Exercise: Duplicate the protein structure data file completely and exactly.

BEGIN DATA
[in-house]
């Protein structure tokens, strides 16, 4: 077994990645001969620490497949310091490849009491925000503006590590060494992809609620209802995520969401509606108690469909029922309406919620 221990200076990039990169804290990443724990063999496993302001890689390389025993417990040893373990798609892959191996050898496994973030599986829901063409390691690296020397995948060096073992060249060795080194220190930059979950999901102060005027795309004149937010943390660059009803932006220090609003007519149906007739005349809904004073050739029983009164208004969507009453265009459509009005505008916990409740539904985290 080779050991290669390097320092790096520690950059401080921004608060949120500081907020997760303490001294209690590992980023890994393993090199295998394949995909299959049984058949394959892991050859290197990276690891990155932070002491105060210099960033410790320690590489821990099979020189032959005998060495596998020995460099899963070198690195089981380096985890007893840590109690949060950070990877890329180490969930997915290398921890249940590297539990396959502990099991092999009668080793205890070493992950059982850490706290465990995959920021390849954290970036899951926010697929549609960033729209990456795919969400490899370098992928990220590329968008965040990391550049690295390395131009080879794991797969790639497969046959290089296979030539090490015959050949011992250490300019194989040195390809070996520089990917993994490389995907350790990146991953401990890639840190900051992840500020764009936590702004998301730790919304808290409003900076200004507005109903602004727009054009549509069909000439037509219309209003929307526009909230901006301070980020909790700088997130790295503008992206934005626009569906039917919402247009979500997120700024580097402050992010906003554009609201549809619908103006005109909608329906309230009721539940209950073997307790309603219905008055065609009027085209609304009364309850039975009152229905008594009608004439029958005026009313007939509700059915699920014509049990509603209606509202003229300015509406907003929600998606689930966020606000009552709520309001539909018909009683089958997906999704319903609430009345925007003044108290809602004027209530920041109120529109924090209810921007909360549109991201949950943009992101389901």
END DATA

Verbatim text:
[in-house]
């Protein structure tokens, strides 16, 4: 077994990645001969620490497949310091490849009491925000503006590590060494992809609620209802995520969401509606108690469909029922309406919620 221990200076990039990169804290990443724990063999496993302001890689390389025993417990040893373990798609892959191996050898496994973030599986829901063409390691690296020397995948060096073992060249060795080194220190930059979950999901102060005027795309004149937010943390660059009803932006220090609003007519149906007739005349809904004073050739029983009164208004969507009453265009459509009005505008916990409740539904985290 080779050991290669390097320092790096520690950059401080921004608060949120500081907020997760303490001294209690590992980023890994393993090199295998394949995909299959049984058949394959892991050859290197990276690891990155932070002491105060210099960033410790320690590489821990099979020189032959005998060495596998020995460099899963070198690195089981380096985890007893840590109690949060950070990877890329180490969930997915290398921890249940590297539990396959502990099991092999009668080793205890070493992950059982850490706290465990995959920021390849954290970036899951926010697929549609960033729209990456795919969400490899370098992928990220590329968008965040990391550049690295390395131009080879794991797969790639497969046959290089296979030539090490015959050949011992250490300019194989040195390809070996520089990917993994490389995907350790990146991953401990890639840190900051992840500020764009936590702004998301730790919304808290409003900076200004507005109903602004727009054009549509069909000439037509219309209003929307526009909230901006301070980020909790700088997130790295503008992206934005626009569906039917919402247009979500997120700024580097402050992010906003554009609201549809619908103006005109909608329906309230009721539940209950073997307790309603219905008055065609009027085209609304009364309850039975009152229905008594009608004439029958005026009313007939509700059915699920014509049990509603209606509202003229300015509406907003929600998606689930966020606000009552709520309001539909018909009683089958997906999704319903609430009345925007003044108290809602004027209530920041109120529109924090209810921007909360549109991201949950943009992101389901």